"We were bivouacked for the night when we got word the Gravies were trying to cross. Our captain got us down to the shore in time to see them launch pontoons loaded with men. Of course we opened up on them with our carbines as soon as they came within range but we were bounced by a company of light infantry." Derigueur scowled. "They must've got across by small boats earlier in the night, and drove us away from the shore. After that we could only mount up and keep what contact and pressure could on the Gravies, but it was galling to see them come ashore in such numbers."
"What have they managed to get across?" Horatio asked.
"Three regiments of foot, including Babbington's Legion, a gun battery and a couple squadrons of hussars. I think they were trying to get more guns and horse across but your action put paid to that."
Horatio gestured at their surroundings with his mug. "So how do you come to be here?"
"The light infantry moved inland with the rest of the army and we slipped through the gap, hoping to get across their lines of communication." Derigueur held up his mug in toast. "Thankfully our pitiful efforts weren't required. We've established a picket line some hundred yards out. If the enemy comes this way again we shall have warning." Derigueur smiled. "For now, we can enjoy our librated coffee and take our ease."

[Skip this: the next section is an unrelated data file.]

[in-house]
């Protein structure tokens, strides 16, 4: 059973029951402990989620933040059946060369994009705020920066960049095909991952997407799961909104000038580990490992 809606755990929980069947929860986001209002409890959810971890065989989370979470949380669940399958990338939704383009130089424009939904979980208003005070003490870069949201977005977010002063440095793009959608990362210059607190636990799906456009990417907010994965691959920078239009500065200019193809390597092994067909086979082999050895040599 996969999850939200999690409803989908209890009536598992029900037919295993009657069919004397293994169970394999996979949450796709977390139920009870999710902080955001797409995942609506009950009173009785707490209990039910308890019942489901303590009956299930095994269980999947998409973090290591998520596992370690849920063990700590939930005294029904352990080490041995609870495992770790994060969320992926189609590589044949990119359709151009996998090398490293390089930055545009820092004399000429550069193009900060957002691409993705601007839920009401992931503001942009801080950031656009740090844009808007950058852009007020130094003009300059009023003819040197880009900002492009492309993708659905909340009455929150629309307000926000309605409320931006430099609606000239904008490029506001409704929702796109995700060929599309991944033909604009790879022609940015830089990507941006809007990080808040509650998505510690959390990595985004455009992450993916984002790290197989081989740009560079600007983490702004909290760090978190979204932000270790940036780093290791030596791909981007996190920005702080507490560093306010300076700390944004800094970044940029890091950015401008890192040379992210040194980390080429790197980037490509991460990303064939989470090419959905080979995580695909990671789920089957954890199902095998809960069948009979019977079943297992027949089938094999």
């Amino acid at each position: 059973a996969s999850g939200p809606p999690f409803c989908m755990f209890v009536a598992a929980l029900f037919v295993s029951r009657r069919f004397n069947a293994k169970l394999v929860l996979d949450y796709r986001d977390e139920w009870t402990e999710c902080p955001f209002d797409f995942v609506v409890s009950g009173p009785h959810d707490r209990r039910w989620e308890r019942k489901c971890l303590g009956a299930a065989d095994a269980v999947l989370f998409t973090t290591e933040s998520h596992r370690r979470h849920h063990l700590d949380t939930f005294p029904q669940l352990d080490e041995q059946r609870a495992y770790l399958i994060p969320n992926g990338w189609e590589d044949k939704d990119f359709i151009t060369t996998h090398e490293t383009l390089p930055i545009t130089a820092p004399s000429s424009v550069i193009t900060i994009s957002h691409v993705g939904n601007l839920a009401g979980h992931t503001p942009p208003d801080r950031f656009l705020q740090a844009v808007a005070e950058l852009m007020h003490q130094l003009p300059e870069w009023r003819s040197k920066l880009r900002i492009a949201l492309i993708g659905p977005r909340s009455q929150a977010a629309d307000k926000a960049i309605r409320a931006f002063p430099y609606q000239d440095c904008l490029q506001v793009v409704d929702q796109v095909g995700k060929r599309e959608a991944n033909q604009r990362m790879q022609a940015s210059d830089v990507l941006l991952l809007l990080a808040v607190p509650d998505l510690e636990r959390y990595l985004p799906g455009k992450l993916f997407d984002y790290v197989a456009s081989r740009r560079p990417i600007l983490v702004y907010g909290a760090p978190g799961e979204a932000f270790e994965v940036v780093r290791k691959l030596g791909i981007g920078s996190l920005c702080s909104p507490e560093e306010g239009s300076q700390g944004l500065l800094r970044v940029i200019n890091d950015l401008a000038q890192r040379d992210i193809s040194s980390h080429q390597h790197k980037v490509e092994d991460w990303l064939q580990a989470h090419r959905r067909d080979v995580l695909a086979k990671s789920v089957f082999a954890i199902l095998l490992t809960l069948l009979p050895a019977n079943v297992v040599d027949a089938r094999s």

"I'm glad to hear it," Horatio smiled back, liking the Frenchman's capacity for relaxing in the midst of war. "And where are the Gravies now?"
"They're just to the south and west of us, perhaps five miles off."
"Then they shall engage our army tomorrow," Horatio said, meeting Creighton's eye. The Captain nodded. "What are your orders, sir?"
"You have everything in hand, Lieutenant. For now, as the lieutenant says, we can take our ease." He sipped his coffee then smiled. "No doubt our services will be needed again soon."
* * * * *I've now brought our heroes to the point where battle must be joined between the forces of Hetzenberg and the Margravate. Will, you volunteered to fight the battle by proxy for me. If you can still do so, could you raise two armies of three regiments apiece, with attached light infantry, one cavalry regiment and a gun battery, and fight out the encounter sometime? I'll leave the direction of it to you to fight solo or for you to take one side with another volunteer commanding the other.